The good things: There are some really good things about TU. For one, it is easy to make friends. They have a dormitory that is only for Freshman. If you live there you are guaranteed to make friends. Most people on campus are also friendly. Pretty much the entire administration will do whatever they can to help you. There are many campus organizations that will allow you to diversify your experiences at TU. The bad things: There are many inept professors, and many programs are forced to rely on adjunct professors, sometimes unqualified, because they do not have enough to fund their programs adequately. This is because much of TU's funds currently are going to sports. TU does not treat their faculty very well. There are many professors who have left the University since I have been here because they have received offers from other schools and TU does not offer counter offers. With the new President (who has been president since 2008) there have been many negative changes. It seems that the university is much more concerned with appearances and reputation, which they encourage by undertaking too many construction projects at once (campus is impossible to drive in) and too much money to sports. The new President has also brought in stricter conduct policies. More people get in trouble for drugs and alcohol, whereas students could get away with it before as long as it wasn't blatantly ridiculous.
TU is a great school because it gives you the best of both worlds: you have a small, close-knit community and inviting atmosphere with professors who know who you are and actually give a crap about you, but ... you still have DI sports and there are enough people on campus that you can make new friends daily. One thing that blew me away when I started school here was how much the professors care about the students. Classes are small and many of mine were only 10 or 11 students seated around a circular table, like some sort of meeting. Every professor I have had has known my name and been readily available if I needed help outside of class. When I tell people in OKC that I go to TU, they say "... what's that, Texas?" There are some Okies here, but a good percentage of the students come from out of state. Oklahoma has a stereotype of being really hick and weird and crappy, but it's actually a nice place to live. People here are really friendly. There is plenty of stuff to do in Tulsa, and most bands worth seeing come through here rather than OKC. One experience I will always remember about TU is the entire week of Orientation that the school provides for incoming students. It's free, it's fun, and you meet tooooons of new people. Starting out college with that Orientation definitely improved what would have already been a great experience.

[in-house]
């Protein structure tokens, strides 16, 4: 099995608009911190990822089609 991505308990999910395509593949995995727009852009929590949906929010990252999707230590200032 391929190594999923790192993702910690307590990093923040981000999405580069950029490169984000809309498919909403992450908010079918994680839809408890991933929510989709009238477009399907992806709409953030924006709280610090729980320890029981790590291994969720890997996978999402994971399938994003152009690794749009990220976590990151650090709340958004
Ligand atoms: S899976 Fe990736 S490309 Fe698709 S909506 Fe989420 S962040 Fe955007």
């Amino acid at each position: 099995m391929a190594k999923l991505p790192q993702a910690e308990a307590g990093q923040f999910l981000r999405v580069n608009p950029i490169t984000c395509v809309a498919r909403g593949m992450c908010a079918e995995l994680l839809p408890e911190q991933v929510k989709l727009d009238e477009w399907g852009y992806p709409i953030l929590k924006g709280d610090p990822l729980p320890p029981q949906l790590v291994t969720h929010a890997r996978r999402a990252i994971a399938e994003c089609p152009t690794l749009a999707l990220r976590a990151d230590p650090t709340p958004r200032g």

One great thing is the majority of students are on some sort of scholarship. This means they have minimum GPA they need to maintain: while majority of students are all about having fun and being relaxed, most are here primarily to study and take school seriously. Also, everyone is very down to earth and friendly--you don't have too many country bumpkins but you also don't have too many rich snobs. The school size is excellent: small enough that teachers all know your names and can help rearrange things (including courses) for you but large enough that you are always meeting new people and have plenty of activities. Most of the time I stay on campus, especially since I am under 21. There are parties every weekend and plenty of events on campus during the week that you don't need to leave. Everyone on campus is a huge supporter of TU, but most support other schools as well: I, for instance, have my university of texas longhorn sticker on my truck next to my TU sticker. It's fun because when UT plays everyone wears their longhorn gear so you have more rivalry than just TU and non. There have been a lot of construction on campus recently and more to come: I am most excited about the two new engineering buildings that are to come! I will also be living in some of the brand new appartments next year.